COVID's Multisystem Inflammatory Syndrome in Children Save
Two recent reports further characterize the newly described, Kawasaki-like, syndrome affecting children with COVID-19 infections.
The NEJM describes the childhood syndrome as having Kawasaki’s disease, fever, toxic shock syndrome, acute abdominal conditions, and encephalopathy; hence the label Childhood Multisystem Inflammatory Syndrome (MIS-C). The disorder emerged in late April 2020, first in the U.K., and then similar cases were reported from many other countries. The Centers for Disease Control and Prevention (CDC) named this multisystem inflammatory syndrome in children (MIS-C).
A study of 106 hospitals in New York State, found 191 cases. Another 186 cases was found in targeted surveillance in 26 U.S. states over a 2-month period. It is estimated there are 1000 cases suggesting that MIS-C occurs 2 to 4 weeks after COVID-19 infection and is rare (2 in 100,000 persons <21 years of age). A relatively high proportion of cases have occurred among black, Hispanic, or South Asian persons. MIS-C differs from Kawasaki disease by being older wiht more intense inflammation and greater myocardial injury and a distinctly different racial and ethnic predominance.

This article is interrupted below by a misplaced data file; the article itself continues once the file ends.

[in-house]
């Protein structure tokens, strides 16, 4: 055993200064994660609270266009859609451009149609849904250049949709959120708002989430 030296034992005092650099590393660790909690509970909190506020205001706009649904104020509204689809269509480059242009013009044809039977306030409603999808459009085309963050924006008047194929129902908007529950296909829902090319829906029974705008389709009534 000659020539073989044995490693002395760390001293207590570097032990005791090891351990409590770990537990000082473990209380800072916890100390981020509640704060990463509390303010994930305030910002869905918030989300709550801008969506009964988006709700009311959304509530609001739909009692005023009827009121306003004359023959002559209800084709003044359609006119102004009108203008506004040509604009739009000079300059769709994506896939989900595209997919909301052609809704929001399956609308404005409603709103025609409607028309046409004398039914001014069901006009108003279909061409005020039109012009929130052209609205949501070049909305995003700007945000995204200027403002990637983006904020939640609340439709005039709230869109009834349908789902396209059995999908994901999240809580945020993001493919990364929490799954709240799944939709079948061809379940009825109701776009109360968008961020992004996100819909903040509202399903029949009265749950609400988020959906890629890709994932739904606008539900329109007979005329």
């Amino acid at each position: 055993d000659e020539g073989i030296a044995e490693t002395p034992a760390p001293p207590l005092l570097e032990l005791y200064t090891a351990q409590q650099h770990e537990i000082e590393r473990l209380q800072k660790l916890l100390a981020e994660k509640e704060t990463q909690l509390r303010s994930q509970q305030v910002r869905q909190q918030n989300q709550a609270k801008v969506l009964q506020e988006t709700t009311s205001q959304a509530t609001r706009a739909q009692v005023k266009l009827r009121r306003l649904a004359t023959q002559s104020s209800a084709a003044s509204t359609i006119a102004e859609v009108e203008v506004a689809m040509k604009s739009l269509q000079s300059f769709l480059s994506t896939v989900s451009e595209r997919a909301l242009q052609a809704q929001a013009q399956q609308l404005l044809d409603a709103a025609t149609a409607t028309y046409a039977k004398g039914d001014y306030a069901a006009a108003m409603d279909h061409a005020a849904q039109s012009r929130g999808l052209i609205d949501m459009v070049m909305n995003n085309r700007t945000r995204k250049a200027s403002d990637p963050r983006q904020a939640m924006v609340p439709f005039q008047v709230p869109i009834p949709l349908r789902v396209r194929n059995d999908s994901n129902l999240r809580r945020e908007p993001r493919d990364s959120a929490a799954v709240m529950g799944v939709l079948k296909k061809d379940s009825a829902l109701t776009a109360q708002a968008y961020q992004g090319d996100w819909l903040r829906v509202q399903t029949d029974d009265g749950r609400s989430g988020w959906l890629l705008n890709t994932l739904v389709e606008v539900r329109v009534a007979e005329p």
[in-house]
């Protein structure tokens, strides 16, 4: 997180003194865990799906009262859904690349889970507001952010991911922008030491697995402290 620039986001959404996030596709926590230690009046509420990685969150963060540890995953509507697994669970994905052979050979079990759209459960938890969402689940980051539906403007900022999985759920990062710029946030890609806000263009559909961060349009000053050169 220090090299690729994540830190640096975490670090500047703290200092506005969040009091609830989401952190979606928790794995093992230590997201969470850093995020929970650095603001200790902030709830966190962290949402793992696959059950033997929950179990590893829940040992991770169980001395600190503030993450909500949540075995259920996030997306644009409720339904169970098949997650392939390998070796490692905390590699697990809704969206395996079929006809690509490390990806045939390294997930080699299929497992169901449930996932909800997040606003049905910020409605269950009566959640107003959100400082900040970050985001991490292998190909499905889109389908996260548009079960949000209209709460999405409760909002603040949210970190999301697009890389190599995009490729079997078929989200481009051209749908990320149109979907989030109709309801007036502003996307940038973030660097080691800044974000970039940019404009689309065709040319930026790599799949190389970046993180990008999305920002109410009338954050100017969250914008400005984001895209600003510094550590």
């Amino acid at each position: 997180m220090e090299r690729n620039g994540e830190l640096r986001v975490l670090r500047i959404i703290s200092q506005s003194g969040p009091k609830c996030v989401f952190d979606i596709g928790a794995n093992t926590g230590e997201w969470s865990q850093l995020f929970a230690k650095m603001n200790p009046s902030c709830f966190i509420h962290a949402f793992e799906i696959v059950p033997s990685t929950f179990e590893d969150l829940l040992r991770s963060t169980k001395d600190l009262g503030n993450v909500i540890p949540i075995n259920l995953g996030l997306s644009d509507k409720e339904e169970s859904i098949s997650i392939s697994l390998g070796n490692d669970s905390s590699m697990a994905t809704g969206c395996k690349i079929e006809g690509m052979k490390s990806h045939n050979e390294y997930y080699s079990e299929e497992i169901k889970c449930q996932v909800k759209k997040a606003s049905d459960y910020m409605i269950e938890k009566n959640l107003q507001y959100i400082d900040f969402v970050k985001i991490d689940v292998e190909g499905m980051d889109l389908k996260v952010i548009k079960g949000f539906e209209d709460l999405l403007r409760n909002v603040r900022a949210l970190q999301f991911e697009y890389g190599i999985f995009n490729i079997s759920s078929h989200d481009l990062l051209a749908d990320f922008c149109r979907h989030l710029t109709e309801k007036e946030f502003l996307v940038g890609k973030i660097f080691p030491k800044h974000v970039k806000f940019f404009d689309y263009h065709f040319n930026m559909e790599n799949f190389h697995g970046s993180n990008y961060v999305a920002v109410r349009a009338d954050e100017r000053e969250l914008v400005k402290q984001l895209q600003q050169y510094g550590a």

Critical features include cardiac and coronary-artery aneurysms in 10 to 20%. Abnormal labs include elevated troponin and B-type natriuretic peptide and high levels of C-reactive protein, ferritin, lactate dehydrogenase, and d-dimers. About 2 to 4% have died, despite receiving a wide range of immunomodulatory agents (including intravenous immune globulin, glucocorticoids, anti–tumor necrosis factor, and interleukin-1 or 6 inhibitors).
The mechanisms for this new entity are unclear. MIS-C generally occurs late after SARS-CoV-2 infection.
Another report from the Annals of Rheumatic Disease describes16 French patients who they labed as having "Kawa-COVID". They had a median age of 10 years, SARS-CoV-2 was detected in 12/16, Cardiac involvement included myocarditis in 7/16 (44%). These patients differed from ‘classical’ Kawasaki disease by older age at onset (10 vs 2 years; p<0.0001), lower platelet count (188 vs 383 G/L; p<0.0001)), a higher rate of myocarditis 7/16 vs 3/220; p=0.0001) and resistance to first IVIg treatment 10/16 vs 45/220; p=0.004).